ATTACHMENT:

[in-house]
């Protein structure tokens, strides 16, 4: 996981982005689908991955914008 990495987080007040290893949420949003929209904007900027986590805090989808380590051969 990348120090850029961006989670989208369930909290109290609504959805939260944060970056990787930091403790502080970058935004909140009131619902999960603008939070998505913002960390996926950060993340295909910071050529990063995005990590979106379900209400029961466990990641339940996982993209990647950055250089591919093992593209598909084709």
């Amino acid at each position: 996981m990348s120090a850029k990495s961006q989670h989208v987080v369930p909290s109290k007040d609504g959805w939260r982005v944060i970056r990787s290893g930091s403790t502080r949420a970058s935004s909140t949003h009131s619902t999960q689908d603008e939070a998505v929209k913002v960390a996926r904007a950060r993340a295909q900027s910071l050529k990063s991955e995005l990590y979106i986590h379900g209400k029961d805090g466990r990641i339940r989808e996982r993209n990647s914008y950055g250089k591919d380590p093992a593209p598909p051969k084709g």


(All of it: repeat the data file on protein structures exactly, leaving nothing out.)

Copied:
[in-house]
């Protein structure tokens, strides 16, 4: 996981982005689908991955914008 990495987080007040290893949420949003929209904007900027986590805090989808380590051969 990348120090850029961006989670989208369930909290109290609504959805939260944060970056990787930091403790502080970058935004909140009131619902999960603008939070998505913002960390996926950060993340295909910071050529990063995005990590979106379900209400029961466990990641339940996982993209990647950055250089591919093992593209598909084709």
């Amino acid at each position: 996981m990348s120090a850029k990495s961006q989670h989208v987080v369930p909290s109290k007040d609504g959805w939260r982005v944060i970056r990787s290893g930091s403790t502080r949420a970058s935004s909140t949003h009131s619902t999960q689908d603008e939070a998505v929209k913002v960390a996926r904007a950060r993340a295909q900027s910071l050529k990063s991955e995005l990590y979106i986590h379900g209400k029961d805090g466990r990641i339940r989808e996982r993209n990647s914008y950055g250089k591919d380590p093992a593209p598909p051969k084709g």